5

You can caramelise onions for making the rich sweet-savoury flavour, but you have to caramelise it slowly, and be very patient...it doesn't get made in 5 minutes. Also, for something ready-made, Coconut Secret makes a coconut-based liquid aminos that contain no soy, and we got it at Whole Foods.


5

I'd do a reduction of PX dessert sherry, seasoned with salt and a mix of peppers (add more spices to taste). It's not exactly a replacement of soy sauce, but it has a dark, rich flavor as well.


5

Assuming TVP is what you used... it is essentially a byproduct of the production of tofu, and as such is largely tasteless on its own. Generally, to use it you first rehydrate it with a 1:1-1.5 ratio of TVP to liquid. The liquid can be pretty much anything, from water, to broth, mustard, ketchup, liquid smoke, etc. Very similar to tofu, it will absorb the ...


5

I can get soy beans in two varieties here: As dried beans and as edamame. Edamame is a particular type of soybean that is harvested when it is still young. The pods are cooked (usually boiled or steamed) and then served with salt. The beans are popped from the pod and eaten. The pod is discarded. Edamame is sweet and a little grassy because it is young. ...


4

It doesn't answer the follow-up question, but one subtle difference is that tamari doesn't always have wheat in it, while soy always does. This means, if you're cooking for people with gluten intollerance, some types of tamari is safe, while soy sauce never is. (I've made the mistake of using soy when cooking for someone ... I now have a bottle of wheat ...


4

This sounds like seitan to me, or mock duck, mock chicken, braised gluten, or one of the various other names for it. It is made from wheat gluten and has a texture, as you state, between tofu and a kind of rubbery steak. For vegetarians, it is my opinion that it is the closest of the simple meat substitutes to a sensible "meat" texture. I find it easiest ...


4

I think the wikipedia is pretty clear on the difference of the soy sauce, but I will give you little hints about Chinese and Japanese soy sauce. I am a Chinese. I think you can categorize the soy sauce from the 2 countries by their eating habits. Usually Chinese eats saltier cuisine, so their soy sauce is usually saltier, for example: frying, deep-frying, ...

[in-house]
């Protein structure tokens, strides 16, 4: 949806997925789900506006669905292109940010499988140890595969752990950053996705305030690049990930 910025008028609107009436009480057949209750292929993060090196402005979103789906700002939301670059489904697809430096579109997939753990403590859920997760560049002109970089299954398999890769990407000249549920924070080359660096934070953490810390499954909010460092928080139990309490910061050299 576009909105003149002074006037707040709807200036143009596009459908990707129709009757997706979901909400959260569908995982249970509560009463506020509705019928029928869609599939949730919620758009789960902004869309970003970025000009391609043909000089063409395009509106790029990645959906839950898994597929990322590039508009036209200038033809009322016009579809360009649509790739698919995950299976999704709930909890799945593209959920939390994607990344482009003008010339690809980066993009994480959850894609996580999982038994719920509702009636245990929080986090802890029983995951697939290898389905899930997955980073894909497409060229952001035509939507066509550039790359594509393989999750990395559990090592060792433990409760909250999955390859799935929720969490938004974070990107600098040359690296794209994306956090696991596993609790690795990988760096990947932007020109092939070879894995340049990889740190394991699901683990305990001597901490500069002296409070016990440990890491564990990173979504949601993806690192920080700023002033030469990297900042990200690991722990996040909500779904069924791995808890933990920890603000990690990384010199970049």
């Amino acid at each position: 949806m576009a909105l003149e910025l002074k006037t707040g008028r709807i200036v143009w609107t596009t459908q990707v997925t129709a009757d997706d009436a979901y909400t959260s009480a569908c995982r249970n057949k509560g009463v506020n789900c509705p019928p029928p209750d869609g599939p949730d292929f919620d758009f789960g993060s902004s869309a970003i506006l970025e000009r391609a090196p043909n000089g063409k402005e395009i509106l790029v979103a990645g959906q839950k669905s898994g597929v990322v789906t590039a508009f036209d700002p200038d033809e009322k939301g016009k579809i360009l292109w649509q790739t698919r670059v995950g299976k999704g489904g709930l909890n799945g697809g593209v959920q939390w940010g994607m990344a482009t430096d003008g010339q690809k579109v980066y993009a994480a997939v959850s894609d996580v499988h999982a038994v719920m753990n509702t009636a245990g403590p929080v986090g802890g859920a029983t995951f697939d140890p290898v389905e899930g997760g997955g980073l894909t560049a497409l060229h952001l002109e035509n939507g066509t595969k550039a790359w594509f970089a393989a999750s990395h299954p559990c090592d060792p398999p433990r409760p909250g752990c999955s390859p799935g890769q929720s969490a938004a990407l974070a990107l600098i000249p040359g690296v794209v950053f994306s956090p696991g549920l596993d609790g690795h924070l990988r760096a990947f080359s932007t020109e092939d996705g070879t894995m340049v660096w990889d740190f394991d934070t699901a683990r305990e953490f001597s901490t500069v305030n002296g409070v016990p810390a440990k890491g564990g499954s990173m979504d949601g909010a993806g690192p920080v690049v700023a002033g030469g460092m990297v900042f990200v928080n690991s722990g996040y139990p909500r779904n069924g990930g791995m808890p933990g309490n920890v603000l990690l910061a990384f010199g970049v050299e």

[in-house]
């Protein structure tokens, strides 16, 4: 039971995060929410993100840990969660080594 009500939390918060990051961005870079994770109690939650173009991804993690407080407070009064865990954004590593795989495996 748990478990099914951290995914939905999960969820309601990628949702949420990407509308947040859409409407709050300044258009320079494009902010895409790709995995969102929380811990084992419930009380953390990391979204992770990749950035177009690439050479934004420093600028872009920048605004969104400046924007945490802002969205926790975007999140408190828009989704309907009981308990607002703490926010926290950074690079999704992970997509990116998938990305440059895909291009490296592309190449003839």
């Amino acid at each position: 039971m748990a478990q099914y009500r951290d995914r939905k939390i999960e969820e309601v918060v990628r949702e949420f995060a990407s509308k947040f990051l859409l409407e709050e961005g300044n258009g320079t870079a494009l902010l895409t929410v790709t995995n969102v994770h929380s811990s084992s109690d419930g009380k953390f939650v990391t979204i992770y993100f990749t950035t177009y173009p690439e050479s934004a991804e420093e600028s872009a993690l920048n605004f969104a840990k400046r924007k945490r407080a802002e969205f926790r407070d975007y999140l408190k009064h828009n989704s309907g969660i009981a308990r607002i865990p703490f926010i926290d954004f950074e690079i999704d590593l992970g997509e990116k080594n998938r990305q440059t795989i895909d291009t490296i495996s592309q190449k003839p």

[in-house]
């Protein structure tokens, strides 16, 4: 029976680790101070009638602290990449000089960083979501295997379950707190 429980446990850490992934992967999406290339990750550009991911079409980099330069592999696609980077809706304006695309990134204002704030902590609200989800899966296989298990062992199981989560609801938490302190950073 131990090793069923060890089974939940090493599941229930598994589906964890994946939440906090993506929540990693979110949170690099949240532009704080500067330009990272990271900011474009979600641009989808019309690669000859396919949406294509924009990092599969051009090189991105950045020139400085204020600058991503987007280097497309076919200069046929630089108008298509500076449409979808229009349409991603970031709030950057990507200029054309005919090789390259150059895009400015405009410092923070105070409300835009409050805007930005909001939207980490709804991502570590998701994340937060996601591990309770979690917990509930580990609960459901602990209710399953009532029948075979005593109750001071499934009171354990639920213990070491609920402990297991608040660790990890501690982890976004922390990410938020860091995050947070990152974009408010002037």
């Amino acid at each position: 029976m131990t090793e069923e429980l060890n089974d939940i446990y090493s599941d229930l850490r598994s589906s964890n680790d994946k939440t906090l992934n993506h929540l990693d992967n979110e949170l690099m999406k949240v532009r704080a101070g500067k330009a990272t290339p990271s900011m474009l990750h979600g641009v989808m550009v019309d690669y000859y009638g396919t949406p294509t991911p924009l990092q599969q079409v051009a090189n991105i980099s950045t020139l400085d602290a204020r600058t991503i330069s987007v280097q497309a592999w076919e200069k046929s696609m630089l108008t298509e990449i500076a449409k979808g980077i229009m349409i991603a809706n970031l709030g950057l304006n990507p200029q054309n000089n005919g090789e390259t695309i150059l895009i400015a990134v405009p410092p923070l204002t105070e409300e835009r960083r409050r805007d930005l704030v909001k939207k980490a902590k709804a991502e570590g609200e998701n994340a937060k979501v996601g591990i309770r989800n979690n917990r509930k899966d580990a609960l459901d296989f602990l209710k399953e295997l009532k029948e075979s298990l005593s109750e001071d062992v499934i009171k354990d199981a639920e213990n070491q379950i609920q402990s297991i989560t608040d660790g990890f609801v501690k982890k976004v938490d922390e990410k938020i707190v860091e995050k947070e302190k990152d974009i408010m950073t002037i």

4

I have never heard of Tofu being called "vegetable meat". There are some fake meat types based on different types of soya products (or also other plant proteins), like "fake duck". But the only product I have seen bearing the generic label "vegetable meat" is textured vegetable protein. It is made from soya beans whose fat has been extracted to be used for ...


4

It is basically as simple as you say (soak, blend, strain) ... just that you should also boil it (for long enough - cca. 10 minutes) to get rid of the fresh bean (grassy) flavor (mainly caused by oxidation of polyunsaturated oils in the beans), together with some other unpleasant side effects of eating uncooked beans (like the infamous gas-producing effect ...


4

They were literally thrown away, physically removed from the whole. The basic steps of making tofu are: Make soy milk out of the soy beans. The residue after straining the milk, called okara, is not used in the tofu. It contains lots of carbohydrates, especially insoluble fibre. Curdle the soy milk with epsom salt. Separate the curds from the whey and ...


4

Soy milk can spoil, just like ordinary cow's milk. That seems to be what happened. While spoilage in cow's milk is usually souring, and the smell is unmistakable at fifty paces, soy milk spoils by turning gooey. I'm not sure about the details, but it's something in how the proteins react to oxygen. In soy milk, if I'm not mistaken, they turn into longer, ...


3

I have done this in a few different ways and Cheesecloth works the best for me. The only difference between you and me is I separate the okara (fibrous material) when it's cold. I usually separate the okara as soon as I get the mixture out of blender. I then boil the liquid (soy milk) afterward, so it's pretty simple.


3

When straining things that clog up the screen, I tend to use a spoon or spatula to move the stuff around, so you can get expose un-obstructed parts of the screen. Of course, you might end up pushing some of the pulp through the process, but it's generally minimal. You can then either dump out the pulp as you go (possibly into muslin or cheese cloth, let it ...